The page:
Car bomb kills at least 16 Iraqi officers at checkpoint

Marines say top aide to al-Zarqawi captured

October 24, 2004|By Monte Morin | Monte Morin,LOS ANGELES TIMES

BAGHDAD, Iraq - A suicide car bomb detonated outside the gates of a Marine base in western Iraq yesterday, killing at least 16 Iraqi police officers and wounding 40 others at a police checkpoint.

Other bloody attacks on Iraqis occurred in northern Iraq cities, including Mosul, where two truck drivers were killed.

Meanwhile, Marines said they had captured a top lieutenant of Jordanian militant Abu Musab al-Zarqawi in an early morning raid in Fallujah, and authorities reported successes in a weapons buyback program in a volatile Baghdad neighborhood.

The deadly car bomb near Baghdadi, about 140 miles west of Baghdad, exploded around 7 a.m. local time outside the Al Asad Marine base, according to U.S. and Iraqi officials. No Marines were injured in the blast, officials said.

Two truck drivers - one Turkish and one Yugoslavian - were killed and two others wounded in the Mosul attack on a convoy. A survivor said the convoy had just delivered biscuits to a U.S. military base and was heading back to Baghdad about noon when gunmen in a speeding BMW opened fire on them.

The incidents, part of a flurry of attacks against Iraqi and U.S. military targets, came as Marines continued a months-long series of strikes against suspected terrorist safe houses, meeting places and weapons storage sites in the rebel stronghold of Fallujah.

In a raid that occurred about 1:30 a.m. yesterday, Marines reported capturing a member of al-Zarqawi's "inner circle." Until recently, the man was considered to be a minor player in the insurgent network. However, the death or capture of a number of terrorist suspects in U.S. attacks had elevated the prisoner to the position of a senior leader, a U.S. military statement said.

U.S. military officials insist that al-Zarqawi is behind many of the "most heinous suicide bombings, mortar attacks, kidnappings and shootings that have claimed hundreds of Iraqi lives," according to a statement released yesterday. "This past week, a group led by al-Zarqawi pledged allegiance to Osama bin Laden and said it was in contact with al-Qaida over operations in Iraq."

U.S. efforts to destroy al-Zarqawi's network and wrest control of Fallujah before national elections planned for January were the basis of a U.S. request to move 850 British troops from Iraq's south to an area south of Baghdad. The troop movement, which was approved this week, will free U.S. forces for a planned offensive in Fallujah.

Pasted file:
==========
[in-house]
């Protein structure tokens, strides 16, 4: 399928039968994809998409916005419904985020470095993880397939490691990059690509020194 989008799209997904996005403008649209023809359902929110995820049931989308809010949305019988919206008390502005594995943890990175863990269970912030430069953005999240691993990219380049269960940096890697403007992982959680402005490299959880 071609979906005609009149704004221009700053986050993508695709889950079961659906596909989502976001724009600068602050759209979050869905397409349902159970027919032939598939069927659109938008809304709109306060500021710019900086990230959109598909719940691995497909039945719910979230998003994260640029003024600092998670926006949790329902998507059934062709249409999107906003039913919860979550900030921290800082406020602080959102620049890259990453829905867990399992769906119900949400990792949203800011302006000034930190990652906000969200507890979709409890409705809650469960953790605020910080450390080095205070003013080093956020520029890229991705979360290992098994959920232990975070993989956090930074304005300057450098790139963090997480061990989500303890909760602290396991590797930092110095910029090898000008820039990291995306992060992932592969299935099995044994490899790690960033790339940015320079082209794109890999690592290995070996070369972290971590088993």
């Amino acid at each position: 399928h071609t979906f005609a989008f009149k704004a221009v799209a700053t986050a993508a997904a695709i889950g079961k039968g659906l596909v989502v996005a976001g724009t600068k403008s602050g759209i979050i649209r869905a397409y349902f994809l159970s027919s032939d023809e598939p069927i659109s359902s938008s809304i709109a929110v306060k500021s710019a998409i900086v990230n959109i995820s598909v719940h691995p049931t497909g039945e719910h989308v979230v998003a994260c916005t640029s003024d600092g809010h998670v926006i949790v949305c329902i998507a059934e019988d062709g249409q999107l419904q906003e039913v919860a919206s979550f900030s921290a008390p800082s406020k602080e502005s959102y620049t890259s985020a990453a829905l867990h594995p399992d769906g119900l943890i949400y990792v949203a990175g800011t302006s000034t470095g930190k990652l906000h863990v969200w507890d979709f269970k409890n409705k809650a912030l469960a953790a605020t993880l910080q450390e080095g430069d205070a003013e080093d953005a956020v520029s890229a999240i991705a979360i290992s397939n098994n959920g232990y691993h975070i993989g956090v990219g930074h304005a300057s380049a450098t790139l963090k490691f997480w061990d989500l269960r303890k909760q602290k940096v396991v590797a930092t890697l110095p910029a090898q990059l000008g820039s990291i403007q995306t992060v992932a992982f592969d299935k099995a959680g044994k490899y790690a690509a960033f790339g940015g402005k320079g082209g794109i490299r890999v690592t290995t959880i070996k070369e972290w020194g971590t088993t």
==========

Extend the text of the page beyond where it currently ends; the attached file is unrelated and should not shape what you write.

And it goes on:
In Baghdad yesterday, several explosions were heard, including one from a rocket that slammed into the offices of the Iraqi Bar Association, blowing a hole in the ceiling. The impact occurred at about 10:30 a.m., in the upscale Mansour district, an Iraqi National Guard officer said. Officials suspect the missile was intended to hit a nearby National Guard headquarters.

Also yesterday, officials announced that a weeklong weapons buyback program in the Sadr City neighborhood, a longtime hub of violence since the U.S.-led invasion of Iraq last year, has led to the gathering of more than 9,000 weapons, including 2,000 AK-47 rifles, 2,000 rocket-propelled grenades and 1,000 grenade launchers. Deputy Prime Minister Barham Salih said that $5 million had been spent on the buyback program.

Both U.S. and Iraqi officials said they were cautiously optimistic about the success of the weapons buyback, which is part of an overall plan to restore peace and order to the volatile Shiite Muslim neighborhood in eastern Baghdad.

"We are hoping to expand this successful initiative to other cities around Iraq," Salih said. "This gives a chance to all Iraqis who have unlicensed arms to trade them off for money."

Once the threat is reduced in Sadr City, U.S. officials plan to move in with tens of millions of dollars in water, sewer and other projects - all held up because of violence. The $5 million paid for arms and ammunition in recent days contrasts to $1.35 million paid out during a U.S.-sponsored weapons buyback in Sadr City in May.

But authorities said that it was impossible to determine if the bulk of the weapons came from Sadr City or were turned in by weapons dealers and others from elsewhere in the capital and throughout Iraq.

Meanwhile, the husband of the kidnapped director of CARE International's operations in Iraq appealed for her release. Margaret Hassan, 59, who has British, Irish and Iraqi citizenship, was seized Tuesday in western Baghdad. On Friday, she made an emotional televised plea to British Prime Minister Tony Blair to save her life by withdrawing his country's troops from Iraq.

Yesterday, her Iraqi husband, Tahseen Ali Hassan, begged for the kidnappers to free her "in the name of Islam."

"It hurts to watch my wife cry," Tahseen Hassan said on Al-Arabiya television. "This scene has saddened and worried her friends and loved ones. I plead with you, in the name of Islam and Arabism - while we are in the most sacred Islamic month - that my wife and beloved return to me."

The Associated Press contributed to this article. The Los Angeles Times is a Tribune Publishing newspaper.

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